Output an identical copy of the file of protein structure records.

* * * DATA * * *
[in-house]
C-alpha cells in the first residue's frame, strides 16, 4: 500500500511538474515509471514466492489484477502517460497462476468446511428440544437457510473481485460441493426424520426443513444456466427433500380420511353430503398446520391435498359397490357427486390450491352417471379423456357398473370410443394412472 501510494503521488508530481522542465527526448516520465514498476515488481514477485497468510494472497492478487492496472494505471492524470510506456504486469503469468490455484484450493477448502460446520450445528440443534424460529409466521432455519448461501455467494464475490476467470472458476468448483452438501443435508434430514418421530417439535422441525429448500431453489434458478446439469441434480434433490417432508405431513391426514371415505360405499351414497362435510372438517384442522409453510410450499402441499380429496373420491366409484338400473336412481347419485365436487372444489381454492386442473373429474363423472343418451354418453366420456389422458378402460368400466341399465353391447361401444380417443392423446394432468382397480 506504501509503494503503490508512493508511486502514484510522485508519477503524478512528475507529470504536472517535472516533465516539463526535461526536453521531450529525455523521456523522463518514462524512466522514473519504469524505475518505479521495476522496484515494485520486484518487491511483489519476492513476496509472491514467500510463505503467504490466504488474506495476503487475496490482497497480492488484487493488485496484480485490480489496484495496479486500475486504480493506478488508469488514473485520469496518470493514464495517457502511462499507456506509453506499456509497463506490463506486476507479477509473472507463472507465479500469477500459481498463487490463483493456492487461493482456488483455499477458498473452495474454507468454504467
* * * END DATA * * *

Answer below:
[in-house]
C-alpha cells in the first residue's frame, strides 16, 4: 500500500511538474515509471514466492489484477502517460497462476468446511428440544437457510473481485460441493426424520426443513444456466427433500380420511353430503398446520391435498359397490357427486390450491352417471379423456357398473370410443394412472 501510494503521488508530481522542465527526448516520465514498476515488481514477485497468510494472497492478487492496472494505471492524470510506456504486469503469468490455484484450493477448502460446520450445528440443534424460529409466521432455519448461501455467494464475490476467470472458476468448483452438501443435508434430514418421530417439535422441525429448500431453489434458478446439469441434480434433490417432508405431513391426514371415505360405499351414497362435510372438517384442522409453510410450499402441499380429496373420491366409484338400473336412481347419485365436487372444489381454492386442473373429474363423472343418451354418453366420456389422458378402460368400466341399465353391447361401444380417443392423446394432468382397480 506504501509503494503503490508512493508511486502514484510522485508519477503524478512528475507529470504536472517535472516533465516539463526535461526536453521531450529525455523521456523522463518514462524512466522514473519504469524505475518505479521495476522496484515494485520486484518487491511483489519476492513476496509472491514467500510463505503467504490466504488474506495476503487475496490482497497480492488484487493488485496484480485490480489496484495496479486500475486504480493506478488508469488514473485520469496518470493514464495517457502511462499507456506509453506499456509497463506490463506486476507479477509473472507463472507465479500469477500459481498463487490463483493456492487461493482456488483455499477458498473452495474454507468454504467